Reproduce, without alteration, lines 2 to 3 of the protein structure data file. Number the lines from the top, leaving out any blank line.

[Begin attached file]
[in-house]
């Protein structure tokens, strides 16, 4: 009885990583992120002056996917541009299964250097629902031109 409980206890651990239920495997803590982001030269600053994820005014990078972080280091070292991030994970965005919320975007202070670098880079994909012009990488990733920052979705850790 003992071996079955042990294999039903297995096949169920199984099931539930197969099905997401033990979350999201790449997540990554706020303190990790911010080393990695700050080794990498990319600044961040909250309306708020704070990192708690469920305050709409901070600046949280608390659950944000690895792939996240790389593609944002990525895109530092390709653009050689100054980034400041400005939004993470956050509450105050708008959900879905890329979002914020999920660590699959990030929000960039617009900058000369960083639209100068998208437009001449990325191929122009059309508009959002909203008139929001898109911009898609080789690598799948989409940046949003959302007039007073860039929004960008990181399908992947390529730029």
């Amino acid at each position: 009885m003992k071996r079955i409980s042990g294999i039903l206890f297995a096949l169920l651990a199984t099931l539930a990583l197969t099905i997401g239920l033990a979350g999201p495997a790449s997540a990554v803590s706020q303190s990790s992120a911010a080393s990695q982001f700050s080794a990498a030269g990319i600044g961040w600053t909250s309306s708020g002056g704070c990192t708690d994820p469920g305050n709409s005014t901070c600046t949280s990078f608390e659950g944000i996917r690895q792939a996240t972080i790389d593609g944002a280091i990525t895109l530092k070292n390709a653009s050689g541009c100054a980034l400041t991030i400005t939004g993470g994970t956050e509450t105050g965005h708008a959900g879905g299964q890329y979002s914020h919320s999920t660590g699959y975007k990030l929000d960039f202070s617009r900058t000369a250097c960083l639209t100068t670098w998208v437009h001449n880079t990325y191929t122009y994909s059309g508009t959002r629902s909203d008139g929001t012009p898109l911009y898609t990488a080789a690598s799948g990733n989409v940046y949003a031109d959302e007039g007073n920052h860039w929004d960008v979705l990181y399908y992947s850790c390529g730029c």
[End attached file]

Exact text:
């Protein structure tokens, strides 16, 4: 009885990583992120002056996917541009299964250097629902031109 409980206890651990239920495997803590982001030269600053994820005014990078972080280091070292991030994970965005919320975007202070670098880079994909012009990488990733920052979705850790 003992071996079955042990294999039903297995096949169920199984099931539930197969099905997401033990979350999201790449997540990554706020303190990790911010080393990695700050080794990498990319600044961040909250309306708020704070990192708690469920305050709409901070600046949280608390659950944000690895792939996240790389593609944002990525895109530092390709653009050689100054980034400041400005939004993470956050509450105050708008959900879905890329979002914020999920660590699959990030929000960039617009900058000369960083639209100068998208437009001449990325191929122009059309508009959002909203008139929001898109911009898609080789690598799948989409940046949003959302007039007073860039929004960008990181399908992947390529730029």
């Amino acid at each position: 009885m003992k071996r079955i409980s042990g294999i039903l206890f297995a096949l169920l651990a199984t099931l539930a990583l197969t099905i997401g239920l033990a979350g999201p495997a790449s997540a990554v803590s706020q303190s990790s992120a911010a080393s990695q982001f700050s080794a990498a030269g990319i600044g961040w600053t909250s309306s708020g002056g704070c990192t708690d994820p469920g305050n709409s005014t901070c600046t949280s990078f608390e659950g944000i996917r690895q792939a996240t972080i790389d593609g944002a280091i990525t895109l530092k070292n390709a653009s050689g541009c100054a980034l400041t991030i400005t939004g993470g994970t956050e509450t105050g965005h708008a959900g879905g299964q890329y979002s914020h919320s999920t660590g699959y975007k990030l929000d960039f202070s617009r900058t000369a250097c960083l639209t100068t670098w998208v437009h001449n880079t990325y191929t122009y994909s059309g508009t959002r629902s909203d008139g929001t012009p898109l911009y898609t990488a080789a690598s799948g990733n989409v940046y949003a031109d959302e007039g007073n920052h860039w929004d960008v979705l990181y399908y992947s850790c390529g730029c």